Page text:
Cottonwoods are named for their cottony seeds and are dioecious: each tree is either male or female. Another surprise: Although classified as a hardwood, its wood is soft and valuable, used to make boxes, baskets and food containers, as well as pulpwood that’s turned into paper for magazines and books.
Animal fans include beavers, which gnaw the roots, and nesting birds. A number of insects like the tree, too, but do damage. That’s nature for you. If cottonwoods had a motto, it’d be “Don’t Mess with Me.” They crave sunlight and compete aggressively for it, striving to outgrow neighboring trees like black willows that also can’t survive in shade. Maryland cottonwoods can reach 125 feet.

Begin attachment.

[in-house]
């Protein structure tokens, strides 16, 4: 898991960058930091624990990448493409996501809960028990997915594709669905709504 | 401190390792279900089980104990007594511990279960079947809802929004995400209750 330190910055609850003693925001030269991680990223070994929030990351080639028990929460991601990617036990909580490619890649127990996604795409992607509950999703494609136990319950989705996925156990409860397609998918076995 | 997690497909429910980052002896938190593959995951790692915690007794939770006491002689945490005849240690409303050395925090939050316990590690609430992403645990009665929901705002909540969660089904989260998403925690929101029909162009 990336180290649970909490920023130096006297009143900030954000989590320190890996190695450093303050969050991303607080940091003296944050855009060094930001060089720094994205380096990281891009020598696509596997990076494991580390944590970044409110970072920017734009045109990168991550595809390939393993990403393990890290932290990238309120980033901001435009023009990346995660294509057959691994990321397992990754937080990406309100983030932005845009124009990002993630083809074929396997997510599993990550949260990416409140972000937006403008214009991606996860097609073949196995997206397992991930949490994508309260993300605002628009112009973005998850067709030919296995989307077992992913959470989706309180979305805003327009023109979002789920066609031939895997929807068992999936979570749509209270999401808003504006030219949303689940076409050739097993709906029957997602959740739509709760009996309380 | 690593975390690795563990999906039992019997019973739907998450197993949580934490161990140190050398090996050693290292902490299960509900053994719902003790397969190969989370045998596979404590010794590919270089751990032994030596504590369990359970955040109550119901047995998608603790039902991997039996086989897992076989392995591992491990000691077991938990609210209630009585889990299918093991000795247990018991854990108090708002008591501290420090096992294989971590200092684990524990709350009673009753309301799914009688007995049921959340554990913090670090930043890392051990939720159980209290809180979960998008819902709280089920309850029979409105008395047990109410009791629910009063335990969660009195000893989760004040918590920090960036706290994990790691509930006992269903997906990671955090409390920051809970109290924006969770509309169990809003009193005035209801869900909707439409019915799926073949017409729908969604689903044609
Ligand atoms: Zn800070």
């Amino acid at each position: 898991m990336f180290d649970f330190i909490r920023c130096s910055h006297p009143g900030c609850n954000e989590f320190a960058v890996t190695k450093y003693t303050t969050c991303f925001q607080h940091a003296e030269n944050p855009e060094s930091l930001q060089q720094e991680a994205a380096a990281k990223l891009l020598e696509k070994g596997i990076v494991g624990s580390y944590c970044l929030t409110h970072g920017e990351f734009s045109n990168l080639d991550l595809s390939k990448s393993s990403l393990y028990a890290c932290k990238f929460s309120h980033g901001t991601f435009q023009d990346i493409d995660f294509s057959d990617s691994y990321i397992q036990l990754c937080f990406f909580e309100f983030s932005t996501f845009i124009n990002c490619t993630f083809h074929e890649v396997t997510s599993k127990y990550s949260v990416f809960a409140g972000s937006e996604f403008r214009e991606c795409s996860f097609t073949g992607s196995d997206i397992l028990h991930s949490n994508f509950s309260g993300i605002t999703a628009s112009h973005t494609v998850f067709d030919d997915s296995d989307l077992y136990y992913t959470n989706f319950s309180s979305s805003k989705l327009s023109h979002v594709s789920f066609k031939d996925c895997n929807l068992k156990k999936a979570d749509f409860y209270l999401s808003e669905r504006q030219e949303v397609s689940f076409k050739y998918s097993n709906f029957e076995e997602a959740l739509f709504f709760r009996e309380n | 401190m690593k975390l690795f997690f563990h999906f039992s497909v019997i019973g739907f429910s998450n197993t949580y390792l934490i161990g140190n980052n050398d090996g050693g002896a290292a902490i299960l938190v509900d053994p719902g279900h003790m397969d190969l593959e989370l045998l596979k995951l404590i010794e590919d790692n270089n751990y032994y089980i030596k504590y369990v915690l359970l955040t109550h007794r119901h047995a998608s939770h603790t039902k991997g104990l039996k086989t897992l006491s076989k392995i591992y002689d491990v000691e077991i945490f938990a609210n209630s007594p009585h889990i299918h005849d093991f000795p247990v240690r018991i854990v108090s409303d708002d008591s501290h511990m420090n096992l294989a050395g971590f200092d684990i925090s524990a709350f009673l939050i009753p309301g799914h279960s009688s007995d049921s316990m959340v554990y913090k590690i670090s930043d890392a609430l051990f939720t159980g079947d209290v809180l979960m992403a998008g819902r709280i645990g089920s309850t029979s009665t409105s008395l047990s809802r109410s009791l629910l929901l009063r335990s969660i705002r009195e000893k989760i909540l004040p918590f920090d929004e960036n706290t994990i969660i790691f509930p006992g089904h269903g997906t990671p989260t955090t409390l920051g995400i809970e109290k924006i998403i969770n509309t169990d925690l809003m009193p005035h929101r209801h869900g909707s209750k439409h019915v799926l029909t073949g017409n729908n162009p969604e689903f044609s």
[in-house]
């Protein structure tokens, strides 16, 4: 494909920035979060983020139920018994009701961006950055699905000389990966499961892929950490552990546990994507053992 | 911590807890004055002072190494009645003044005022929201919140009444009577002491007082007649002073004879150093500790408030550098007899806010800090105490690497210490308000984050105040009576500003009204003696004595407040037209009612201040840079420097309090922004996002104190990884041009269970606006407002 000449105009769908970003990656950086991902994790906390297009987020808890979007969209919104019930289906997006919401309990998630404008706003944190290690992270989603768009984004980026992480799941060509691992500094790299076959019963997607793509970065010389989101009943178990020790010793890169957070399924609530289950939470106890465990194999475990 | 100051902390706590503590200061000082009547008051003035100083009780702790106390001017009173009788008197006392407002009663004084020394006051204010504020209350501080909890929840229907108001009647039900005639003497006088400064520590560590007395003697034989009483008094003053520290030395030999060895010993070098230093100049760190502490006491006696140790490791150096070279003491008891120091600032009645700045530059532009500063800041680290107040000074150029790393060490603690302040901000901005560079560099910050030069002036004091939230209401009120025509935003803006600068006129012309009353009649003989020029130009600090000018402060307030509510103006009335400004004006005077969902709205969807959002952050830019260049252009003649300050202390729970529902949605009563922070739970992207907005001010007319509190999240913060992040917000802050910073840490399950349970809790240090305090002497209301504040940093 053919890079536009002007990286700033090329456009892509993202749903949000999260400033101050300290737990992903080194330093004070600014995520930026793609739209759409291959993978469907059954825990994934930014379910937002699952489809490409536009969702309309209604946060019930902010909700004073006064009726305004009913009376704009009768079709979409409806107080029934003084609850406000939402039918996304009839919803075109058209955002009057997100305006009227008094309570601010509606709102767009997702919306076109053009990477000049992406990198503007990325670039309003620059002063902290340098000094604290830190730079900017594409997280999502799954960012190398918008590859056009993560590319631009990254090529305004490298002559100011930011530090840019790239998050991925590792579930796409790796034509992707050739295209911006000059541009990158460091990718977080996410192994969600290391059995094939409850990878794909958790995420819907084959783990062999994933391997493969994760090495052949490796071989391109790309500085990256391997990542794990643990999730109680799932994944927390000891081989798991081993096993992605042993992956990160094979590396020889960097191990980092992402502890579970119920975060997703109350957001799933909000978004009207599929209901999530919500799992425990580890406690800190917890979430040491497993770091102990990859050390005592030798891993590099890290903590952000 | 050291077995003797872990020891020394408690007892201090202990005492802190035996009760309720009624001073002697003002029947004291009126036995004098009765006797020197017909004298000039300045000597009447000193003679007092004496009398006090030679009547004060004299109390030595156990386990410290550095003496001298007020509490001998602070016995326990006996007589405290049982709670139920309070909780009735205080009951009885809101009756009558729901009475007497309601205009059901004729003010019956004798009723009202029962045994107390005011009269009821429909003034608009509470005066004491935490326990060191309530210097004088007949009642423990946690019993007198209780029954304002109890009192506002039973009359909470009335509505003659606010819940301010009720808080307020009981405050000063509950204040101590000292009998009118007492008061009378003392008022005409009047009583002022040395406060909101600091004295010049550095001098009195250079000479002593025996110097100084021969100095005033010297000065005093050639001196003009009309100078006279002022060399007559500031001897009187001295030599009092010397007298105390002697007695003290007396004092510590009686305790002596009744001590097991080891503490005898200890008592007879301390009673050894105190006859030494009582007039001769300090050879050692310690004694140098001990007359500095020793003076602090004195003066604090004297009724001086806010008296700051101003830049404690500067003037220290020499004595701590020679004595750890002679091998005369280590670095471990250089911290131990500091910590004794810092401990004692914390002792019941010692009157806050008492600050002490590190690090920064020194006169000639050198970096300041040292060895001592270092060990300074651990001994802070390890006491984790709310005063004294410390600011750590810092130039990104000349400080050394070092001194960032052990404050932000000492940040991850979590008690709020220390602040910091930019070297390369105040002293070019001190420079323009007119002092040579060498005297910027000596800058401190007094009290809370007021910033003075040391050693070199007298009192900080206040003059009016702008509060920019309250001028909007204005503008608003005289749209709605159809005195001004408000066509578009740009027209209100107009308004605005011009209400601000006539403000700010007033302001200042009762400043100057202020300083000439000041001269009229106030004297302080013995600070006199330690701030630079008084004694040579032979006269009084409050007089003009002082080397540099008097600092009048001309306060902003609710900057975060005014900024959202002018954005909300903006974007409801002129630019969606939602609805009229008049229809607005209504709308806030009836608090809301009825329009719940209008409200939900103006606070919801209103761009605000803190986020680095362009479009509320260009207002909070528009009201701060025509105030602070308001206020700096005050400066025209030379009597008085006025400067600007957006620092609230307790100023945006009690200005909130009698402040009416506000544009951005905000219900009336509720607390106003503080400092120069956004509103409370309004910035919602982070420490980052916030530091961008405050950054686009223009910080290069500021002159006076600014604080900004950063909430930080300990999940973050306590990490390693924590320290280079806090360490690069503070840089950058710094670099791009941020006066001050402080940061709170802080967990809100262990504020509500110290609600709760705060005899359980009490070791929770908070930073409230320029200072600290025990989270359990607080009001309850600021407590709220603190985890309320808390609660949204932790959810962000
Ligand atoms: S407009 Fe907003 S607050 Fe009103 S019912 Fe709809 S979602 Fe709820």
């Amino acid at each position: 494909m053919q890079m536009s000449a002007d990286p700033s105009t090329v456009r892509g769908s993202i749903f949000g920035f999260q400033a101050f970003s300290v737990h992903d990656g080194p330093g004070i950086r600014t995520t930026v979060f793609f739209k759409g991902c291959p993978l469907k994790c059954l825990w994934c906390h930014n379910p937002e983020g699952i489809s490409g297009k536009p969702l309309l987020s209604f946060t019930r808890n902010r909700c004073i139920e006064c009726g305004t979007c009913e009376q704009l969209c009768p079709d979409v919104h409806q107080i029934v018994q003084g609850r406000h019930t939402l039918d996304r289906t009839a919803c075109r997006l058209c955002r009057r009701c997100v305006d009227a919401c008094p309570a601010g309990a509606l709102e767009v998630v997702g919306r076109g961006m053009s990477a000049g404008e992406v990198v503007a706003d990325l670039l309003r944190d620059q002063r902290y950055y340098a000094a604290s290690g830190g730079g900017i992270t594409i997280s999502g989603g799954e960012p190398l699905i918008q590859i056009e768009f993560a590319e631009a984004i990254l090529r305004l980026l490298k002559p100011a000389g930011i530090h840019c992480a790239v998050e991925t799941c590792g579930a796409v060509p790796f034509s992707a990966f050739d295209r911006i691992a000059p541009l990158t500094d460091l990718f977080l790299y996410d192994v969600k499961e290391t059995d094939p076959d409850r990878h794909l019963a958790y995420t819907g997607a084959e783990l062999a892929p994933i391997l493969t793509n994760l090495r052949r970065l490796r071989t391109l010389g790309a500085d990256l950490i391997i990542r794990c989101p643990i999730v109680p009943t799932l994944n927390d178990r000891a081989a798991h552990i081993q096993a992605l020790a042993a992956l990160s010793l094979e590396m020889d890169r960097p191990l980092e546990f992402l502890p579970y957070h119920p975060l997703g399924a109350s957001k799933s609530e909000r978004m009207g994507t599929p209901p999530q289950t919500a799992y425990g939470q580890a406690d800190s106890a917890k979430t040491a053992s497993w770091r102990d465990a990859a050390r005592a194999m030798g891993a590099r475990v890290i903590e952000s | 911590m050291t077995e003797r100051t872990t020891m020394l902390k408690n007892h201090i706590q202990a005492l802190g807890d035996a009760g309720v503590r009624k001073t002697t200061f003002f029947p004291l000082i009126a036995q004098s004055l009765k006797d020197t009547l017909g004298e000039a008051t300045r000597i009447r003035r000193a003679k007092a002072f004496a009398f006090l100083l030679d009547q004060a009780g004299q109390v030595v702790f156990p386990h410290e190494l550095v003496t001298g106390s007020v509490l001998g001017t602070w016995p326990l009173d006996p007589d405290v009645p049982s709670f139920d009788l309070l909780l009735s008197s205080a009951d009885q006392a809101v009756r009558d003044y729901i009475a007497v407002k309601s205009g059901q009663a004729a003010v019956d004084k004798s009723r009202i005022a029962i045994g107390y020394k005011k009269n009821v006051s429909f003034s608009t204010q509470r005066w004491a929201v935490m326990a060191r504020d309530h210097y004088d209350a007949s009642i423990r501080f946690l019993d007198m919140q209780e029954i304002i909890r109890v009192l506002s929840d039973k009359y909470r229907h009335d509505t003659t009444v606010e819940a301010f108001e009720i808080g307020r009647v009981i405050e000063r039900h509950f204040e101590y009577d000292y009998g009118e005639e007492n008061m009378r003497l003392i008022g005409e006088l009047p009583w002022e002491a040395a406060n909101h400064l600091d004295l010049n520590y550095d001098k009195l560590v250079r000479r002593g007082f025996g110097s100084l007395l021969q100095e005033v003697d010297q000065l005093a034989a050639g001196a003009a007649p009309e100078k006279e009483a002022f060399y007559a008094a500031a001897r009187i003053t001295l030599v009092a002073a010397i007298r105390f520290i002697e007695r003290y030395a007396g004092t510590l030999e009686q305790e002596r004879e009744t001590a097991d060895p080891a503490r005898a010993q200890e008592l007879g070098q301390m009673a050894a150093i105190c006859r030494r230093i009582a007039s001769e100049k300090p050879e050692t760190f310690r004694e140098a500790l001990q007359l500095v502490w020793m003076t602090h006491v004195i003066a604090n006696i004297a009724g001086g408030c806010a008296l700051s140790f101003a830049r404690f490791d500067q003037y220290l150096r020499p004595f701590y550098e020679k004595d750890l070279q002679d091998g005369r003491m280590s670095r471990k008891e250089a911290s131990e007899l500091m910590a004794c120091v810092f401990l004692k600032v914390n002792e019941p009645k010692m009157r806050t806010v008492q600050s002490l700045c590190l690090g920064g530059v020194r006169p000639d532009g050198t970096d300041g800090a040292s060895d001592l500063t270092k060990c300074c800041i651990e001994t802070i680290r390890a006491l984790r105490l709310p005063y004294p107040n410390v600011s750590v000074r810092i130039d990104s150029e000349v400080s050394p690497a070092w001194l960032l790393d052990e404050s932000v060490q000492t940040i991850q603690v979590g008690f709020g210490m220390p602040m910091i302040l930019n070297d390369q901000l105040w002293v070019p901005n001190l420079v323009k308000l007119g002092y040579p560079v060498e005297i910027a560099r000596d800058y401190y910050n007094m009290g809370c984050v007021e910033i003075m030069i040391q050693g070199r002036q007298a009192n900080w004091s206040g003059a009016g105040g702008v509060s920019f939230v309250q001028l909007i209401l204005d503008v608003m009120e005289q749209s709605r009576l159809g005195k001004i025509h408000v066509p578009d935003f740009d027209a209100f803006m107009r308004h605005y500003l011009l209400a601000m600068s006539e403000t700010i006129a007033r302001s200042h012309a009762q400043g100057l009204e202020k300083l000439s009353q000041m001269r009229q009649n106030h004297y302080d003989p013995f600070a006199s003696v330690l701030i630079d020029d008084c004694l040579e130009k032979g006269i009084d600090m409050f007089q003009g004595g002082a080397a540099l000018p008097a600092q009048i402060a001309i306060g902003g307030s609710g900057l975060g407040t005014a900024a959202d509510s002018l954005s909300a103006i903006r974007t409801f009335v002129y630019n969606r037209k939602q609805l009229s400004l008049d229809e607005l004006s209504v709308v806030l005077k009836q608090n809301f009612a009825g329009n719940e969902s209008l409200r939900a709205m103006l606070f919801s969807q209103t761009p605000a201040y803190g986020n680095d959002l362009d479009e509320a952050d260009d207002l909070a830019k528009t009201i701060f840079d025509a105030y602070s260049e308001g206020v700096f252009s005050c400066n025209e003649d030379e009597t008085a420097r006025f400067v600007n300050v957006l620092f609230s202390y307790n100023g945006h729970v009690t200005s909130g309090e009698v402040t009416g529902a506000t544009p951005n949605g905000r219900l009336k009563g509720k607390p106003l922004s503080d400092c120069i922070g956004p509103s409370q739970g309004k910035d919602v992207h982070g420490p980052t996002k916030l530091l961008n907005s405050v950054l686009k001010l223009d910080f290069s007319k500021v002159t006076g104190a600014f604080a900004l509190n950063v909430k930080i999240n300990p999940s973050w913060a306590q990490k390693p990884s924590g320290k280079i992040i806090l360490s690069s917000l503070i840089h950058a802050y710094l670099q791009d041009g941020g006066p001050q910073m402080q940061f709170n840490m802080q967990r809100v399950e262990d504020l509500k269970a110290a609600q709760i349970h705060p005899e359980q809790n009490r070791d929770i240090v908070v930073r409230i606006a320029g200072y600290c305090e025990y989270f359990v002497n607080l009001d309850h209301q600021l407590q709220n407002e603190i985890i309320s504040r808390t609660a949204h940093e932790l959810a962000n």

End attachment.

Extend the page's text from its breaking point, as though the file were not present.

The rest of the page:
For more information, look it up online or visit: https://www.srs.fs.usda.gov/pubs/misc/ag_654/volume_2/populus/deltoides.htm